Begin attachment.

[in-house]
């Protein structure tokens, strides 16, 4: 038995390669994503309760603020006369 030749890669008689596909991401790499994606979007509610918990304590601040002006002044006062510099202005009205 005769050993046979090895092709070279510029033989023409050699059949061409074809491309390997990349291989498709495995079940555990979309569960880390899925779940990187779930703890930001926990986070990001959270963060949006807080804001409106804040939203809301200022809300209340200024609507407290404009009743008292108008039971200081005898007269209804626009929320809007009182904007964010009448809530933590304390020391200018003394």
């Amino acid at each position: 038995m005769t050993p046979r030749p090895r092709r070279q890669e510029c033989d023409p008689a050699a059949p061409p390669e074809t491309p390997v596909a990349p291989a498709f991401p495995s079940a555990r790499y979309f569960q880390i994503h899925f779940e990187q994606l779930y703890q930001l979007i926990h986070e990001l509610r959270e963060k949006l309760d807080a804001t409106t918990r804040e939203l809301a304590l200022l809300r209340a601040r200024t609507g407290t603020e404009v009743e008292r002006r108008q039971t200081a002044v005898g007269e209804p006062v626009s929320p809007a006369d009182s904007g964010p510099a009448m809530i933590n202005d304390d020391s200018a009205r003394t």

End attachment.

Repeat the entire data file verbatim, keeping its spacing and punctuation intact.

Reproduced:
[in-house]
């Protein structure tokens, strides 16, 4: 038995390669994503309760603020006369 030749890669008689596909991401790499994606979007509610918990304590601040002006002044006062510099202005009205 005769050993046979090895092709070279510029033989023409050699059949061409074809491309390997990349291989498709495995079940555990979309569960880390899925779940990187779930703890930001926990986070990001959270963060949006807080804001409106804040939203809301200022809300209340200024609507407290404009009743008292108008039971200081005898007269209804626009929320809007009182904007964010009448809530933590304390020391200018003394």
């Amino acid at each position: 038995m005769t050993p046979r030749p090895r092709r070279q890669e510029c033989d023409p008689a050699a059949p061409p390669e074809t491309p390997v596909a990349p291989a498709f991401p495995s079940a555990r790499y979309f569960q880390i994503h899925f779940e990187q994606l779930y703890q930001l979007i926990h986070e990001l509610r959270e963060k949006l309760d807080a804001t409106t918990r804040e939203l809301a304590l200022l809300r209340a601040r200024t609507g407290t603020e404009v009743e008292r002006r108008q039971t200081a002044v005898g007269e209804p006062v626009s929320p809007a006369d009182s904007g964010p510099a009448m809530i933590n202005d304390d020391s200018a009205r003394t």